End of the Warsaw Pact

Soviet Superpower

Russia 1991.0225

End of the Warsaw Pact

The Cold War from the Soviet Union's view (25 February 1991)

Historical Map of Russia & the former Soviet Union

The collapse of communism in eastern Europe weakened the Warsaw Pact, which had mostly functioned as a tool for maintaining Soviet hegemony. East Germany was the first to leave when it united with West Germany in 1990, effectively joining NATO. The following year, Poland and Czechoslovakia fought alongside NATO members to liberate Kuwait from an Iraqi invasion. By now the Pact had lost all purpose and it was declared disbanded in February.

Main Events

Bulgarian National Assembly formally abolishes Communist Party's leading role

Lithuania declares independence from the Soviet Union

Iraq invades Kuwait

German reunification

January Events

In response to Lithuania's bid for independence, the Union of Soviet Socialist Republics begins military actions in Lithuania. Soviet troops seize buildings in the capital, Vilnius, and other cities and fire on protesters. After two days and international condemnation, Soviet forces withdraw.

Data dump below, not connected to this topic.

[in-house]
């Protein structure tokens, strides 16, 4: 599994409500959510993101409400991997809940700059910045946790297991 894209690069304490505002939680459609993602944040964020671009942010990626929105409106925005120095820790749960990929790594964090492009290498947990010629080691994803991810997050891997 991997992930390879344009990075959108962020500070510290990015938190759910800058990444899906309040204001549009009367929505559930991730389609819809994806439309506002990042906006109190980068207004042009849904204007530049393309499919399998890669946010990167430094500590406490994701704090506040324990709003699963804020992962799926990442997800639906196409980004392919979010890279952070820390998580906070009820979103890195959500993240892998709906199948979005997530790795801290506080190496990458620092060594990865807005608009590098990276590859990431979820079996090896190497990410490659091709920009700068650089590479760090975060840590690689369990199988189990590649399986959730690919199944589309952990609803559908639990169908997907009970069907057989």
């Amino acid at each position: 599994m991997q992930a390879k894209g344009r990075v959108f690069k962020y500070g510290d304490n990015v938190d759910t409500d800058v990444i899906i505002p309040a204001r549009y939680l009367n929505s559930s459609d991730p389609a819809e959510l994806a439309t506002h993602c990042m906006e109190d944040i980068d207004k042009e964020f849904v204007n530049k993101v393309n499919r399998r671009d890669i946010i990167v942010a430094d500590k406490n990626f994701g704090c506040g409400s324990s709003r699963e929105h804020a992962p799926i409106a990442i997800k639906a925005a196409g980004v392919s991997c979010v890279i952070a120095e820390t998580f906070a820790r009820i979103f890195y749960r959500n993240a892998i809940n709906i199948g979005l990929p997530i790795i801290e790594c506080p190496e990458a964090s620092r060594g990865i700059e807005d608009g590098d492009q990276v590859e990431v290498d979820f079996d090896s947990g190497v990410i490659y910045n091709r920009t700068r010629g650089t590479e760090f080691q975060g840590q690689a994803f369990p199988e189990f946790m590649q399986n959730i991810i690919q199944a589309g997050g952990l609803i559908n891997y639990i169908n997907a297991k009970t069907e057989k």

Operation Desert Storm

Coalition forces led by the United States of America conduct a five-week aerial and naval bombardment of both Iraq and Iraqi-occupied Kuwait. On 24 February, a ground assault is launched from Saudi Arabia. In a one hundred-hour land campaign, the coalition defeats the Iraqi military, liberates Kuwait, and occupies much of southern Iraq.

End of Warsaw Pact

Defense and foreign ministers of Bulgaria, Czechoslovakia, Hungary, Poland, Romania, and the Union of Soviet Socialist Republics meeting in Hungary declare the Warsaw Treaty Organization of Friendship, Cooperation, and Mutual Assistance (Warsaw Pact) dissolved. The Warsaw Pact is formally disestablished in Prague, Czechoslovakia, on July 1.

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